Queen Rania Foundation
board game


Motivating students to excel through game-based learning.

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The Program for International Student Assessment (PISA) has shown that two thirds (68%) of students in upper grades in Jordan are “low-performers” in mathematics. Some find that the content heavy mathematics curricula often leave teachers with no time or flexibility to focus on their students’ needs. It is therefore not surprising that many students struggle to comprehend certain maths concepts.

In order to tackle these issues, the Queen Rania Foundation developed a “game-based learning” pilot with the aim of integrating games in the delivery of the curriculum content and making the learning process more engaging. The project gamified difficult math concepts for 9th graders in public schools and Syrian and Jordanian double-shift schools.

The foundation’s “Gamification” program combined the learning aspects of games with the subject content of mathematics to achieve better mathematics learning outcomes among students in addition to focusing on skills such as social interaction, confidence, self-efficacy, and motivation.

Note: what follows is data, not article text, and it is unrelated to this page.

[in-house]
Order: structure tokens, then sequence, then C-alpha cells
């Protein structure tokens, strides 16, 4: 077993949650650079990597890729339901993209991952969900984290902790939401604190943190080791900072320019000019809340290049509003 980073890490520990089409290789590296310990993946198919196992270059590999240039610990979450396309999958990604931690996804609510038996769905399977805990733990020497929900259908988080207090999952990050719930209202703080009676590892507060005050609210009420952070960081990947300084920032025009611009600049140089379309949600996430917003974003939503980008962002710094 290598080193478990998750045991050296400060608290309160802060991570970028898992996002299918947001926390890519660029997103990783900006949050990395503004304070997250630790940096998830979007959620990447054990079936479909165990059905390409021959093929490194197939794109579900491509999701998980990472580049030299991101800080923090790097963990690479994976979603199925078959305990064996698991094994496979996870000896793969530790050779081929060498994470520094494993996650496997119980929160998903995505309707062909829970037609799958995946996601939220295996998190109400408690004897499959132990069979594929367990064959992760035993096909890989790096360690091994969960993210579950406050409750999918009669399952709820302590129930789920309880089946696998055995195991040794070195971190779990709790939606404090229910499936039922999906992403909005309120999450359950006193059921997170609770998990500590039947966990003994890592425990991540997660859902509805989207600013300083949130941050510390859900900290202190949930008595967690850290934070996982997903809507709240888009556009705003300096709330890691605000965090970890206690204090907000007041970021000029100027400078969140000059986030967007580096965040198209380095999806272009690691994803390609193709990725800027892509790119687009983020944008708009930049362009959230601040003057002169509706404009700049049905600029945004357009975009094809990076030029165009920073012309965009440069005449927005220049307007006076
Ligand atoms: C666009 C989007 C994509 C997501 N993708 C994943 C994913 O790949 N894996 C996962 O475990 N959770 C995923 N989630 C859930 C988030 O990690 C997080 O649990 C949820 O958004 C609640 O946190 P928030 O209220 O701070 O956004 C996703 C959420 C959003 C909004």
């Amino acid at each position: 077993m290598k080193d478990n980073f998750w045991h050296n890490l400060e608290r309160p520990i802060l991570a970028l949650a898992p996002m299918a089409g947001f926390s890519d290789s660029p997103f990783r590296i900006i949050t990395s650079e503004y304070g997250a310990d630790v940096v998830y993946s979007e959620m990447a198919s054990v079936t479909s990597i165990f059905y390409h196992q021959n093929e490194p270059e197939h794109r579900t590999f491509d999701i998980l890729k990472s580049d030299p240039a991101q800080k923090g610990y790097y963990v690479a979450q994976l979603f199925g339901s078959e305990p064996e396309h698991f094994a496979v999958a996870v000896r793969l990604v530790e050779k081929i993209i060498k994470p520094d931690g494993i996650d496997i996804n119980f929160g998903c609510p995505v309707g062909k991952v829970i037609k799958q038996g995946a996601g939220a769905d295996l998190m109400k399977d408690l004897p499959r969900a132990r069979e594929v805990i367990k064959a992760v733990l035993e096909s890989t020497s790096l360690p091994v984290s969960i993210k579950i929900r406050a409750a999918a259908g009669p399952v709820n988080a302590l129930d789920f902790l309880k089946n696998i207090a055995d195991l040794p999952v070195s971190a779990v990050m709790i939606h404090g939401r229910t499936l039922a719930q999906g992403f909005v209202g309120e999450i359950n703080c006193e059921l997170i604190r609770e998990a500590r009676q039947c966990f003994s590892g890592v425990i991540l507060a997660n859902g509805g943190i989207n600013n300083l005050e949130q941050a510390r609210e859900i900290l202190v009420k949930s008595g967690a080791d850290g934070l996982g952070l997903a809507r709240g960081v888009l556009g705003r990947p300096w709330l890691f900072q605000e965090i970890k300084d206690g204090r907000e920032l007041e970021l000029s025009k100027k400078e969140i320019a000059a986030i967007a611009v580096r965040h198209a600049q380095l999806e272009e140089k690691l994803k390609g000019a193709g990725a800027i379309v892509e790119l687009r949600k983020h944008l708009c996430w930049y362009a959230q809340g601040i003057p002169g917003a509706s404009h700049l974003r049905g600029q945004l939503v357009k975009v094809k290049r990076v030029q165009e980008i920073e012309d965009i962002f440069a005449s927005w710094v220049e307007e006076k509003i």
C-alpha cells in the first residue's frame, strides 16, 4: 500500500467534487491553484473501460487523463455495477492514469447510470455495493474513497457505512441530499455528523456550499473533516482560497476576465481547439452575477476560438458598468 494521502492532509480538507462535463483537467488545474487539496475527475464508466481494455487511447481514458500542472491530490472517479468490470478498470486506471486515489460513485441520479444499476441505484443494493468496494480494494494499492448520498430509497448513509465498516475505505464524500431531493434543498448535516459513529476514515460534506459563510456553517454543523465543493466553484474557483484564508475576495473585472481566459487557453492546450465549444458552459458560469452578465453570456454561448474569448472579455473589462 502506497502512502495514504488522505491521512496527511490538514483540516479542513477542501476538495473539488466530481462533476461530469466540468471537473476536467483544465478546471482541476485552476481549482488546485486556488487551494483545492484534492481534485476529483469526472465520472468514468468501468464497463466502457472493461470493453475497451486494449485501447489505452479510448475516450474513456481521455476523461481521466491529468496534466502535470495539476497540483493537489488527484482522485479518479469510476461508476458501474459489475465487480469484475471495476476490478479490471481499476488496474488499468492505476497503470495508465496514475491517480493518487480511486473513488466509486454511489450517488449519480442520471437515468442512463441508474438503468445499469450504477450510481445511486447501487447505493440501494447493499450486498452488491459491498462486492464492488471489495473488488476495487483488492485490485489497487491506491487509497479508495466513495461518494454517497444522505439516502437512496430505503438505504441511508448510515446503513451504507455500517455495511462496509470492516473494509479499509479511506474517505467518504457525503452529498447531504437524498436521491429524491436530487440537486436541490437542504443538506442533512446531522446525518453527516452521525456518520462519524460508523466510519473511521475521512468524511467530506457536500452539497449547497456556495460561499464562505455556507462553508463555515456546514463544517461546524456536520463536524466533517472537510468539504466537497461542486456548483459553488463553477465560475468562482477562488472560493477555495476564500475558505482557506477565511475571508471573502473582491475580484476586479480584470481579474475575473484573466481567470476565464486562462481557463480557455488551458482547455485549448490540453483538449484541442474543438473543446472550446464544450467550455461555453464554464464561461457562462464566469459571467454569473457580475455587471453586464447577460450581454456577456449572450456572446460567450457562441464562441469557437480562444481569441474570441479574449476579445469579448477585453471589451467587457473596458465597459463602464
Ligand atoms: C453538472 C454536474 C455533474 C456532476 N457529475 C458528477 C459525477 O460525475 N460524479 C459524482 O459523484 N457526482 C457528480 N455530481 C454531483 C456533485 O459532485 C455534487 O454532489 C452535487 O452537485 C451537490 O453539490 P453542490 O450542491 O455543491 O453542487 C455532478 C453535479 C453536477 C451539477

The “Gamification” program was implemented in 15 schools targeting a treatment sample size of 1,040 students.

The pilot had a positive effect on the classroom environment by introducing new tools that helped teachers support their students. In turn, students enjoyed the constructive competition and the group activities that the games created.

On the other hand, the pilot did face some challenges when it came to its application and this affected the extent of improvement in students’ performance as well as the teaching method. It was also made apparent that students participating in such a program, need to be at the right level before embarking on the more difficult mathematical concepts. Moreover, the pilot has indicated the importance of maximizing the incentives that may be obtained by students who are dedicated to progressing to higher levels.

This experience has shown promising signs that with more investment and lessons learned, such a program can go a long way in overcoming education challenges in Jordan.